As recently as George W. Bush's presidency, Marc Racicot wasn't just the Republican governor of a red state, the Montanan was also the chairman of the Republican National Committee. Two weeks ago, Racicot announced that he's supporting Joe Biden's candidacy, citing the importance of "character" and "conscience."
The former RNC chair added soon after that he saw Donald Trump's presidency as "dangerous to the existence of the republic as we know it."
As recently as 2011, Michael Steele also led the Republican National Committee. This week, the Republican, now an MSNBC political analyst, explained to Christiane Amanpour why he's also supporting Biden's Democratic ticket.
"There's more to the presidency than a policy or Supreme Court nomination.... Look, I'll disagree with Joe Biden all day on public policy, but right now, the country is not concerned so much about that as it is, can you help us re-establish the relationship with foreign leaders and our partners around the globe? Can you help re-establish our faith in institutions and how they help govern the country? I think that matters a lot more than people realize."
We haven't heard much lately from Ken Mehlman, who led the RNC in 2006, or former Sen. Mel Martinez, who led the RNC in 2007, but they both balked at Trump four years ago, and they've given no indication they've changed their minds.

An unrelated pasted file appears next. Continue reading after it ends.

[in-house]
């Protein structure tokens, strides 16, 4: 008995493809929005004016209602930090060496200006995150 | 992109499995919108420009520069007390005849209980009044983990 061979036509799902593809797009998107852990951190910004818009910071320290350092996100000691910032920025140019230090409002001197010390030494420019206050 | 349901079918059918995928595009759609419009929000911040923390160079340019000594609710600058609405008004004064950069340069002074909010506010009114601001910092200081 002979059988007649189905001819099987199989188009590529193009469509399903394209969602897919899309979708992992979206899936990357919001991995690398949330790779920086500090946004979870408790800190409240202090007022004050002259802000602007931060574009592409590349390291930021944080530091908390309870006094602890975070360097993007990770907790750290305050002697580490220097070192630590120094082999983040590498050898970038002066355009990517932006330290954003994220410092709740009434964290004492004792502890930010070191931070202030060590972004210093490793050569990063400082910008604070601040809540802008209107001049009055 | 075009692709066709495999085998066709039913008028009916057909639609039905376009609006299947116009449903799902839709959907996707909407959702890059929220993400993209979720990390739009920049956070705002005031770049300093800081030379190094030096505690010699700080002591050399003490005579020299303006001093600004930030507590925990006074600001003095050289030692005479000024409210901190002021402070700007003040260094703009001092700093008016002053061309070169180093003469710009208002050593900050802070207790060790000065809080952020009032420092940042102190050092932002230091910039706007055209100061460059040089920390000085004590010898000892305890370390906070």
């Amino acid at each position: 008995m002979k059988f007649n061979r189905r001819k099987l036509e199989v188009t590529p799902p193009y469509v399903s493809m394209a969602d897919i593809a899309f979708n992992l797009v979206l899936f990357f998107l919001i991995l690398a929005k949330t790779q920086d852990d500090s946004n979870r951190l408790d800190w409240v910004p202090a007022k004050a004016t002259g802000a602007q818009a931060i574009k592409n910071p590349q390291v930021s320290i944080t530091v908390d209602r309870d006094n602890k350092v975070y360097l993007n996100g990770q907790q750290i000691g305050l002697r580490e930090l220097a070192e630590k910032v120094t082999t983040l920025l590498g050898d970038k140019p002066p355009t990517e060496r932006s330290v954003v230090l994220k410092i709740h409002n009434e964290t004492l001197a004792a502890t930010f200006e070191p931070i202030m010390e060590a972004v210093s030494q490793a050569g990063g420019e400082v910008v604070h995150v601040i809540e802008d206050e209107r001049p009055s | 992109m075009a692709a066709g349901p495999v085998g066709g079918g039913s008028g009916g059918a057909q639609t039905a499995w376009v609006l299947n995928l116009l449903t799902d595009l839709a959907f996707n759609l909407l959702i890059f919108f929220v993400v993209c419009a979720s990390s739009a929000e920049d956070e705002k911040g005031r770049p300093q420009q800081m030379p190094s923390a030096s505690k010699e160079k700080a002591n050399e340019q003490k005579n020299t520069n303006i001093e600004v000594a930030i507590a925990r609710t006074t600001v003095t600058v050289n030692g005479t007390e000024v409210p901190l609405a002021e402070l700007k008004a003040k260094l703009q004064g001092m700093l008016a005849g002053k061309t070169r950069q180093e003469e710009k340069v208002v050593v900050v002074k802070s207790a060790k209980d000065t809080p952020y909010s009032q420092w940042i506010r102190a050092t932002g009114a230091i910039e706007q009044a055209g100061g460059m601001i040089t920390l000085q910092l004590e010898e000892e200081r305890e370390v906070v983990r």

All of which suggests that of the last eight people who've chaired the Republican National Committee, the current Republican president appears to have only earned the support of half of them. That's not great for the incumbent.
As we recently discussed, after the seventh member of the Bush/Cheney cabinet threw his support behind the Biden/Harris ticket, there's simply no precedent in the American tradition for so many members of one major party publicly throwing their support to the nominee of the other party.
Every four years, voters will see a handful of partisan apostates throw their support behind the other party's nominee -- Georgia's Zell Miller, for example, delivered an unfortunate keynote address at the Republican convention in 2004 -- and these isolated voices are often exaggerated to make it appear as if White House hopefuls enjoy broad, bipartisan support.
But 2020 is qualitatively and quantitatively different. There's no modern precedent for the sheer volume of high-profile Republicans rallying behind the Democratic ticket -- a list that includes former governors, senators, U.S. House members, cabinet secretaries, RNC chairs, and even some Republicans who worked as members of Trump's own team.
To the extent that there's a group of discouraged GOP voters waiting for allies to tell them it's OK to choose Biden over Trump, the message they're now receiving couldn't be clearer.